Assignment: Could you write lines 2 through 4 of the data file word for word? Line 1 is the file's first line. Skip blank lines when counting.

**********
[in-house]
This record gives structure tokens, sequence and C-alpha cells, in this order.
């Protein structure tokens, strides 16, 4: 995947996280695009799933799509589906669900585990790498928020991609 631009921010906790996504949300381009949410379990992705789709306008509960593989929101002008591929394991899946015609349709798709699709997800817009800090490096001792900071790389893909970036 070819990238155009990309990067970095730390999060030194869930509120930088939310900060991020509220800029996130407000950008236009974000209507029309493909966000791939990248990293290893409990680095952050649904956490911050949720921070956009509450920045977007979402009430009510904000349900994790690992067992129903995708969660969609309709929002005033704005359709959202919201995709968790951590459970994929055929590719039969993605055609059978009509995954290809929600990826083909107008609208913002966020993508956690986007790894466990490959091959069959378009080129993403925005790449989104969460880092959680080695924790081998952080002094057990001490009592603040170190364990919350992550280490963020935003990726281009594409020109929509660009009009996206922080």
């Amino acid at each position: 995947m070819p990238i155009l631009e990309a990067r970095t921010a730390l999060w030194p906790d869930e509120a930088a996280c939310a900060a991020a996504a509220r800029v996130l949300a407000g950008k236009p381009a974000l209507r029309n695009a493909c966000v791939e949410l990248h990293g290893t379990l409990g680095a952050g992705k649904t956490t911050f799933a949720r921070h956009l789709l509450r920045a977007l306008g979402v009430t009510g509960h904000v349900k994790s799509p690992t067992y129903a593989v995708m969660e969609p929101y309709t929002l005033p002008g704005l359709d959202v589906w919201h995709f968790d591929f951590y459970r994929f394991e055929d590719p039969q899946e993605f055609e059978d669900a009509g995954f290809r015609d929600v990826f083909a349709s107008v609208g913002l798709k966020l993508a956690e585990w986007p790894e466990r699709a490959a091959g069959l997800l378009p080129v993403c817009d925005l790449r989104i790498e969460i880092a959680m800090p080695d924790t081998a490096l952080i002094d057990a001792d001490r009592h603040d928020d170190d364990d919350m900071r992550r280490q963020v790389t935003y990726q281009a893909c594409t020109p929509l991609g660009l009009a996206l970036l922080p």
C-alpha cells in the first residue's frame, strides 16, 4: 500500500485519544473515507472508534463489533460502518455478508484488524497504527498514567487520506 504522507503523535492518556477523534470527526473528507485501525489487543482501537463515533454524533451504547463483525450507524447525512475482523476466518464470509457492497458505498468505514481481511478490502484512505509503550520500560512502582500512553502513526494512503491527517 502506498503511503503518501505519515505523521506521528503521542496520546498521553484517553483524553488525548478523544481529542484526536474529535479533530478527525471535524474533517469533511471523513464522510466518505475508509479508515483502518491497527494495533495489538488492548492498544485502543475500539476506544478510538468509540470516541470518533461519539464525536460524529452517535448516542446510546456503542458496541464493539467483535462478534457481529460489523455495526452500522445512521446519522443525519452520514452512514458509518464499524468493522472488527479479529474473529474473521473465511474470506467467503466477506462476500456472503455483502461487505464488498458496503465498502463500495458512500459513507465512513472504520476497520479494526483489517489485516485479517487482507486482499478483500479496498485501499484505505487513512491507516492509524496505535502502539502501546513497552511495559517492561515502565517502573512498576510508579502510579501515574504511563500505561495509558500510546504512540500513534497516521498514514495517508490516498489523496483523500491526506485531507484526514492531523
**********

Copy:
This record gives structure tokens, sequence and C-alpha cells, in this order.
């Protein structure tokens, strides 16, 4: 995947996280695009799933799509589906669900585990790498928020991609 631009921010906790996504949300381009949410379990992705789709306008509960593989929101002008591929394991899946015609349709798709699709997800817009800090490096001792900071790389893909970036 070819990238155009990309990067970095730390999060030194869930509120930088939310900060991020509220800029996130407000950008236009974000209507029309493909966000791939990248990293290893409990680095952050649904956490911050949720921070956009509450920045977007979402009430009510904000349900994790690992067992129903995708969660969609309709929002005033704005359709959202919201995709968790951590459970994929055929590719039969993605055609059978009509995954290809929600990826083909107008609208913002966020993508956690986007790894466990490959091959069959378009080129993403925005790449989104969460880092959680080695924790081998952080002094057990001490009592603040170190364990919350992550280490963020935003990726281009594409020109929509660009009009996206922080």
């Amino acid at each position: 995947m070819p990238i155009l631009e990309a990067r970095t921010a730390l999060w030194p906790d869930e509120a930088a996280c939310a900060a991020a996504a509220r800029v996130l949300a407000g950008k236009p381009a974000l209507r029309n695009a493909c966000v791939e949410l990248h990293g290893t379990l409990g680095a952050g992705k649904t956490t911050f799933a949720r921070h956009l789709l509450r920045a977007l306008g979402v009430t009510g509960h904000v349900k994790s799509p690992t067992y129903a593989v995708m969660e969609p929101y309709t929002l005033p002008g704005l359709d959202v589906w919201h995709f968790d591929f951590y459970r994929f394991e055929d590719p039969q899946e993605f055609e059978d669900a009509g995954f290809r015609d929600v990826f083909a349709s107008v609208g913002l798709k966020l993508a956690e585990w986007p790894e466990r699709a490959a091959g069959l997800l378009p080129v993403c817009d925005l790449r989104i790498e969460i880092a959680m800090p080695d924790t081998a490096l952080i002094d057990a001792d001490r009592h603040d928020d170190d364990d919350m900071r992550r280490q963020v790389t935003y990726q281009a893909c594409t020109p929509l991609g660009l009009a996206l970036l922080p």